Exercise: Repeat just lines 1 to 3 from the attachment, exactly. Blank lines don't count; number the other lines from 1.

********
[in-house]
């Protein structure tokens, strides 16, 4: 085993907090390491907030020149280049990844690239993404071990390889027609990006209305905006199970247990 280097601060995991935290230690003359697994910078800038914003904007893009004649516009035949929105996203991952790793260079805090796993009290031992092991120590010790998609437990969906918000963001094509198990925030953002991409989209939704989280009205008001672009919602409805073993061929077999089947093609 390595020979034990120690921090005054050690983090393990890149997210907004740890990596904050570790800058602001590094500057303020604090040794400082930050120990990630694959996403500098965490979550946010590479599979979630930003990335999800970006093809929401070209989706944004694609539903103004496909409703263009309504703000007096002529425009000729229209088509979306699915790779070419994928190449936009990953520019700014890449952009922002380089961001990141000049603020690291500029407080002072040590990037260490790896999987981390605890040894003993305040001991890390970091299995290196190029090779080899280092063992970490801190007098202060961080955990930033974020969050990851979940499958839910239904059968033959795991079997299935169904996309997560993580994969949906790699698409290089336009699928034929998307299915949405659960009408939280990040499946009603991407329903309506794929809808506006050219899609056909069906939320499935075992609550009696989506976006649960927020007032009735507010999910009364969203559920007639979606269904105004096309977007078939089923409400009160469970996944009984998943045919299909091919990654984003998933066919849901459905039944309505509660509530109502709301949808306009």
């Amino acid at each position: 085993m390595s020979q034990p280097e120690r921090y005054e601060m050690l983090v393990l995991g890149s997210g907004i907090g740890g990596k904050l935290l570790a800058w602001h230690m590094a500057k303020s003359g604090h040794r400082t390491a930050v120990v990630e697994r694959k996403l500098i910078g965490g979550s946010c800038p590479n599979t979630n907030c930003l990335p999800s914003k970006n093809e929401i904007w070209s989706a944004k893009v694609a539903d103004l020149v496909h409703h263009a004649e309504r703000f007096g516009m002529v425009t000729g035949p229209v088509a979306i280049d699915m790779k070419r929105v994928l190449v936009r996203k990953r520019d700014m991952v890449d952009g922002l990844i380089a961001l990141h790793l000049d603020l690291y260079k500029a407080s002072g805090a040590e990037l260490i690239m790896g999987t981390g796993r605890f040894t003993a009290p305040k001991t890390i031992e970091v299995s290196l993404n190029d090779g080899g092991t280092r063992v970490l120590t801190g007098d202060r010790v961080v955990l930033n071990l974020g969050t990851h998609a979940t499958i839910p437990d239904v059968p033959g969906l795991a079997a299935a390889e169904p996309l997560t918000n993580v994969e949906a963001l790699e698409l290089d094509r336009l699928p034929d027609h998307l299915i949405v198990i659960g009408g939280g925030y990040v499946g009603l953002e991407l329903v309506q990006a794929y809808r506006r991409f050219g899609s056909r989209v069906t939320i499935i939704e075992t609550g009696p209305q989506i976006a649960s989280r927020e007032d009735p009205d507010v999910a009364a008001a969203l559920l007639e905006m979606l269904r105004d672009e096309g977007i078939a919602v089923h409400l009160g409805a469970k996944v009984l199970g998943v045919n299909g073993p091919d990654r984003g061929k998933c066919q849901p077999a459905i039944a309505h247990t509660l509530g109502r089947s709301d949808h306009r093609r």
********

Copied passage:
[in-house]
């Protein structure tokens, strides 16, 4: 085993907090390491907030020149280049990844690239993404071990390889027609990006209305905006199970247990 280097601060995991935290230690003359697994910078800038914003904007893009004649516009035949929105996203991952790793260079805090796993009290031992092991120590010790998609437990969906918000963001094509198990925030953002991409989209939704989280009205008001672009919602409805073993061929077999089947093609 390595020979034990120690921090005054050690983090393990890149997210907004740890990596904050570790800058602001590094500057303020604090040794400082930050120990990630694959996403500098965490979550946010590479599979979630930003990335999800970006093809929401070209989706944004694609539903103004496909409703263009309504703000007096002529425009000729229209088509979306699915790779070419994928190449936009990953520019700014890449952009922002380089961001990141000049603020690291500029407080002072040590990037260490790896999987981390605890040894003993305040001991890390970091299995290196190029090779080899280092063992970490801190007098202060961080955990930033974020969050990851979940499958839910239904059968033959795991079997299935169904996309997560993580994969949906790699698409290089336009699928034929998307299915949405659960009408939280990040499946009603991407329903309506794929809808506006050219899609056909069906939320499935075992609550009696989506976006649960927020007032009735507010999910009364969203559920007639979606269904105004096309977007078939089923409400009160469970996944009984998943045919299909091919990654984003998933066919849901459905039944309505509660509530109502709301949808306009």
């Amino acid at each position: 085993m390595s020979q034990p280097e120690r921090y005054e601060m050690l983090v393990l995991g890149s997210g907004i907090g740890g990596k904050l935290l570790a800058w602001h230690m590094a500057k303020s003359g604090h040794r400082t390491a930050v120990v990630e697994r694959k996403l500098i910078g965490g979550s946010c800038p590479n599979t979630n907030c930003l990335p999800s914003k970006n093809e929401i904007w070209s989706a944004k893009v694609a539903d103004l020149v496909h409703h263009a004649e309504r703000f007096g516009m002529v425009t000729g035949p229209v088509a979306i280049d699915m790779k070419r929105v994928l190449v936009r996203k990953r520019d700014m991952v890449d952009g922002l990844i380089a961001l990141h790793l000049d603020l690291y260079k500029a407080s002072g805090a040590e990037l260490i690239m790896g999987t981390g796993r605890f040894t003993a009290p305040k001991t890390i031992e970091v299995s290196l993404n190029d090779g080899g092991t280092r063992v970490l120590t801190g007098d202060r010790v961080v955990l930033n071990l974020g969050t990851h998609a979940t499958i839910p437990d239904v059968p033959g969906l795991a079997a299935a390889e169904p996309l997560t918000n993580v994969e949906a963001l790699e698409l290089d094509r336009l699928p034929d027609h998307l299915i949405v198990i659960g009408g939280g925030y990040v499946g009603l953002e991407l329903v309506q990006a794929y809808r506006r991409f050219g899609s056909r989209v069906t939320i499935i939704e075992t609550g009696p209305q989506i976006a649960s989280r927020e007032d009735p009205d507010v999910a009364a008001a969203l559920l007639e905006m979606l269904r105004d672009e096309g977007i078939a919602v089923h409400l009160g409805a469970k996944v009984l199970g998943v045919n299909g073993p091919d990654r984003g061929k998933c066919q849901p077999a459905i039944a309505h247990t509660l509530g109502r089947s709301d949808h306009r093609r």